Why the Worst Well-meant Advice Is Worth Every New Mom’s Time

PSA for Pregnant Ladies: Every piece of advice your friends and family give you before your first child is born will be kindly offered and given in your best interest. In short, they mean well. Remember that.

(The same may not be true for complete strangers. That random person in the checkout line at Farm & Fleet who tells you “You must be due any day, get some sleep and get ready!” when you’re only 29 weeks along clearly doesn’t know your life.)

As soon as you announce your pregnancy, everyone’s got something to offer. It’s as if, once the world knows about that little baby in your belly, a fire hose of happy, helpful insight is turned on and never turns off again. Everyone has a sure-fire way to help you survive your first sleepy, noisy, poopy weeks with a newborn.

Not all of it is what you want to hear. Some of it you just won’t like. Plenty of it you won’t want to try.

Worse, a few things you will try and your heart will break when they don’t work. You’ll resent that they don’t work. Your faith will shake and your doubts will blossom and you’ll wonder what you’re supposed to do next.

If there’s anything I’ve learned by becoming a mom and interacting with others, it’s that kids don’t come with manuals for one good reason: babies aren’t machines. Each is uniquely made, requires their own specific kind of care, and reserves the right to change his or her mind about what works and what doesn’t any day of the week. It isn’t always fun to figure out what works, but it’s how you bond. It’s how you learn to be a mom.

Naturally, with that work behind her, every mom wants to share her best tips with all her mommy friends. Her enthusiasm may come off as over-confidence, but that’s because that feeling she got when she found something that worked was confidence. Extreme confidence. Fight-with-an-angry-bear confidence. Because she did it. She made that baby feel good again. She made him as happy as he makes her in their best and brightest moments together.

Of course, you’ll decide how to raise your child. There is a moral and social compass by which you will learn to parent. But the little things that help keep you sane day-in and day-out are about small moments of peace. And you never know which ones are going to work.

So even when you’re 8 months pregnant and struggling to carry your own weight, let alone the weight of the big bucket you’re using to catch the flood of advice coming from every angle, don’t stop listening. Absorb what you can, because all of the mommies around you really do mean well. They want to share their experience with you so the newness of it all is a little less daunting for you.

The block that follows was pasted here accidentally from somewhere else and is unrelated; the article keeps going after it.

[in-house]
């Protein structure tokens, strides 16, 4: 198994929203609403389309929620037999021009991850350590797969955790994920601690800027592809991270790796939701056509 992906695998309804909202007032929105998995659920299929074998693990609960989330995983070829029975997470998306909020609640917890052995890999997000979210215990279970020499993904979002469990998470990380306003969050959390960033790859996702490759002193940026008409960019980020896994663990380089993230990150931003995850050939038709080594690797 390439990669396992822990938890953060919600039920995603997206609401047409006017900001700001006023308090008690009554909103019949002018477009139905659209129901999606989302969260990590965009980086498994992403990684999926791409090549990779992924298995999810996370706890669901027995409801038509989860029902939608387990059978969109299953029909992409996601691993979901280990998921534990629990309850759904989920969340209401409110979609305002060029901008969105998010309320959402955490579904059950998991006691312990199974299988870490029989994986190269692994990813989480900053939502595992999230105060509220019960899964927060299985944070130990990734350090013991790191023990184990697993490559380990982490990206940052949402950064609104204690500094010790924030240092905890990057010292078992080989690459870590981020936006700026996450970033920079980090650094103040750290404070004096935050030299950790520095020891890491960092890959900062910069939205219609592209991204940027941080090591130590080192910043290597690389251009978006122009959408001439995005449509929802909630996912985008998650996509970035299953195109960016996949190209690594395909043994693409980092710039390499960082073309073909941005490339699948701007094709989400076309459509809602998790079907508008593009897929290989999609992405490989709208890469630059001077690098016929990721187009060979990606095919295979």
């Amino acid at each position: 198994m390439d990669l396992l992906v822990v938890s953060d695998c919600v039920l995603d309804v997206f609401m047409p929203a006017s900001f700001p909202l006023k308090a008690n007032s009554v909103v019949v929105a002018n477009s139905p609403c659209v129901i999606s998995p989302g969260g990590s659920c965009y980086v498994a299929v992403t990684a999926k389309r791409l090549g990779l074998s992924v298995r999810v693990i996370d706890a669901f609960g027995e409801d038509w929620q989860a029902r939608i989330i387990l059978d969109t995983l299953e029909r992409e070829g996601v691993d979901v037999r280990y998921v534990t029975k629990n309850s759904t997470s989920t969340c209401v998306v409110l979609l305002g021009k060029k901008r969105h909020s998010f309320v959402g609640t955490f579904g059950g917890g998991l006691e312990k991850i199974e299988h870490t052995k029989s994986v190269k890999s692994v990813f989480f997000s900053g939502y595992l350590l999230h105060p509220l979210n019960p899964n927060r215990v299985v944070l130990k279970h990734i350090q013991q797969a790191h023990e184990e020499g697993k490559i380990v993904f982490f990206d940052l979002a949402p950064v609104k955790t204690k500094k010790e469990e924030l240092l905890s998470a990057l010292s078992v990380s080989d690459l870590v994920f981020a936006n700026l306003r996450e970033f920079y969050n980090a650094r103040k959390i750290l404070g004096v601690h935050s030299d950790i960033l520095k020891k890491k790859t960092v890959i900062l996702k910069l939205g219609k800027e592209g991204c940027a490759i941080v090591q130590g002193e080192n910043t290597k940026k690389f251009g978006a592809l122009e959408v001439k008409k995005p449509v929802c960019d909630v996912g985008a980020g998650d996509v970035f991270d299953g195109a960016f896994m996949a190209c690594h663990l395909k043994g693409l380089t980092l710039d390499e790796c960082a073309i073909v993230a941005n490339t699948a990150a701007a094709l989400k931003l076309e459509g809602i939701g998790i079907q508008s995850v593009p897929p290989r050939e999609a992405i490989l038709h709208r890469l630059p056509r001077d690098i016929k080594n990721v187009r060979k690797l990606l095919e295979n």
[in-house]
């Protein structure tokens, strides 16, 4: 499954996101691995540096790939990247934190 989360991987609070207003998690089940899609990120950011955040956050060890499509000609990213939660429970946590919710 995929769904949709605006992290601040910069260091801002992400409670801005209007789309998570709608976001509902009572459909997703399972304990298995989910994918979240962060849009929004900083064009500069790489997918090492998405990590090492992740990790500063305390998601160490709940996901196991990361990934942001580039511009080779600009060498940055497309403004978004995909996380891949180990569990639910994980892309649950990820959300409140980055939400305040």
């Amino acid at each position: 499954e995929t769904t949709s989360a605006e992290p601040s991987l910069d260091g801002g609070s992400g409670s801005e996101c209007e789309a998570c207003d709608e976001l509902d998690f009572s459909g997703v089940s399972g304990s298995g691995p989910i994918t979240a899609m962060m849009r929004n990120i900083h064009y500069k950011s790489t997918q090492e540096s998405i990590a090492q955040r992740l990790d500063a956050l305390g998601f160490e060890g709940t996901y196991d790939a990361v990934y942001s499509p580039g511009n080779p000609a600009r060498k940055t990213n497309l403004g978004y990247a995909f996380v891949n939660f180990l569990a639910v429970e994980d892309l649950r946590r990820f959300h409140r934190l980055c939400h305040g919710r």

Then, if you’re as new to babies as I was and aren’t sure where to begin once you have a newborn screaming in your arms, start by giving your loved ones’ advice a try—even if it sounds crazy. Even if you planned to follow the eat-play-sleep rule, try play-eat-sleep. Try a different swing or a lullaby or a white noise machine. Try the methods espoused by all the conflicting parenting books (and parents) in your life. It might be just what you and your little one need.

A personal example. For me, the biggest thing that didn’t work was one of the most common pieces of advice I heard: “Sleep when the baby sleeps.”

Sounds like common sense, right? Limited, interrupted sleep at night + long naps for baby during the day = long naps for Mom, too.

But that didn’t work at all for us.

I’m a terrible daytime napper, and after about a week of being tethered to the couch by physical recovery and frequent nursing, I was going crazy. I needed to get something done around the house—even the littlest things. I needed to feel productive and like myself and not live every second fixating on a mental timer counting down to the next feeding.

As a result, no, I couldn’t sleep when the baby slept. And now, 11 weeks in, I still stay up with my husband for an hour or two after our daughter falls asleep, even if last night was rough and the day wasn’t much better. Because that time with another grownup—more importantly, the time to just be together and enjoy our marriage like we always have—is actually better than sleep. Who knew?

As for what worked? Here’s one: sshhhing a screaming baby. Someone told me that, when she’s crying and I need to calm her down for a feeding or just help soothe her, I should shhhhh right into my baby’s ear, as loudly as she’s crying. It sounded silly to me, but I tried it in a moment of typical new mom desperation/confusion, and what do you know? She stopped. Why such a little thing should help so much is beyond me, but there it is.

So here’s to the moments that click—those precious seconds when the baby stops crying or you wake up feeling actually rested in the morning because that tiny piece of advice came through. Keep trying every tip until you find those seconds. They’re worth all the “bad” advice you tried along the way.

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